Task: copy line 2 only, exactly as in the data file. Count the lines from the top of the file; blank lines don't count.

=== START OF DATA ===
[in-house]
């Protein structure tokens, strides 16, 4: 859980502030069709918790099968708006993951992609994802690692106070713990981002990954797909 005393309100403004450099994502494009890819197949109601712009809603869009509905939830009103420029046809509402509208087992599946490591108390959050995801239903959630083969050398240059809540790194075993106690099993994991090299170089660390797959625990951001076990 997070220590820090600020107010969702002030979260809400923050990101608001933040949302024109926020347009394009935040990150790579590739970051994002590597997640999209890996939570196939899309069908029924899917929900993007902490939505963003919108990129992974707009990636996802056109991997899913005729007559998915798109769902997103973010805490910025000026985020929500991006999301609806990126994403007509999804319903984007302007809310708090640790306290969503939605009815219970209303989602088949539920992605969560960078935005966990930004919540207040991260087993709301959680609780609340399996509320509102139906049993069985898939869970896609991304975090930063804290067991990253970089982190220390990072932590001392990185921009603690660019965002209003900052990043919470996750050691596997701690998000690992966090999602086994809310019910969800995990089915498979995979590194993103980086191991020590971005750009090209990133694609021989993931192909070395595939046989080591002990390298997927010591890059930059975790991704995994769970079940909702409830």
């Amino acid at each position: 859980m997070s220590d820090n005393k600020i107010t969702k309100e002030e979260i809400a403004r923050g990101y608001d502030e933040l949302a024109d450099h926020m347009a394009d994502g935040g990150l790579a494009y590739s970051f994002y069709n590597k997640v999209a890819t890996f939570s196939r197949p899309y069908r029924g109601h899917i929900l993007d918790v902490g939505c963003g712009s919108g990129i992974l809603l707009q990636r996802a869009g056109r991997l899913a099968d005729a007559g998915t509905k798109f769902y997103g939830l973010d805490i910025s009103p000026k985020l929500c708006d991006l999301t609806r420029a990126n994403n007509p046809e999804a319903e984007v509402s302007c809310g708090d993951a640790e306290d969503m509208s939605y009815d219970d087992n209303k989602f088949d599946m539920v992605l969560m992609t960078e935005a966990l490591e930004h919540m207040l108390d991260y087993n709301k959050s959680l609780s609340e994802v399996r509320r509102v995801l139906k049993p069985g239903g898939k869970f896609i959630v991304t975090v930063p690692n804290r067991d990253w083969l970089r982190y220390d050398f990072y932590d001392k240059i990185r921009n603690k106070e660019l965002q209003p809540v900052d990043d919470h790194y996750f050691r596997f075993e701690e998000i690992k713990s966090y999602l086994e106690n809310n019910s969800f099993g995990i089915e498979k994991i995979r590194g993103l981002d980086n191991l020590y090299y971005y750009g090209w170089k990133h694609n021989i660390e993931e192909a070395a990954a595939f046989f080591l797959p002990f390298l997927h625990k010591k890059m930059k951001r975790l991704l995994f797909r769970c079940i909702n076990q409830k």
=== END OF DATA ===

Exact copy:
């Protein structure tokens, strides 16, 4: 859980502030069709918790099968708006993951992609994802690692106070713990981002990954797909 005393309100403004450099994502494009890819197949109601712009809603869009509905939830009103420029046809509402509208087992599946490591108390959050995801239903959630083969050398240059809540790194075993106690099993994991090299170089660390797959625990951001076990 997070220590820090600020107010969702002030979260809400923050990101608001933040949302024109926020347009394009935040990150790579590739970051994002590597997640999209890996939570196939899309069908029924899917929900993007902490939505963003919108990129992974707009990636996802056109991997899913005729007559998915798109769902997103973010805490910025000026985020929500991006999301609806990126994403007509999804319903984007302007809310708090640790306290969503939605009815219970209303989602088949539920992605969560960078935005966990930004919540207040991260087993709301959680609780609340399996509320509102139906049993069985898939869970896609991304975090930063804290067991990253970089982190220390990072932590001392990185921009603690660019965002209003900052990043919470996750050691596997701690998000690992966090999602086994809310019910969800995990089915498979995979590194993103980086191991020590971005750009090209990133694609021989993931192909070395595939046989080591002990390298997927010591890059930059975790991704995994769970079940909702409830």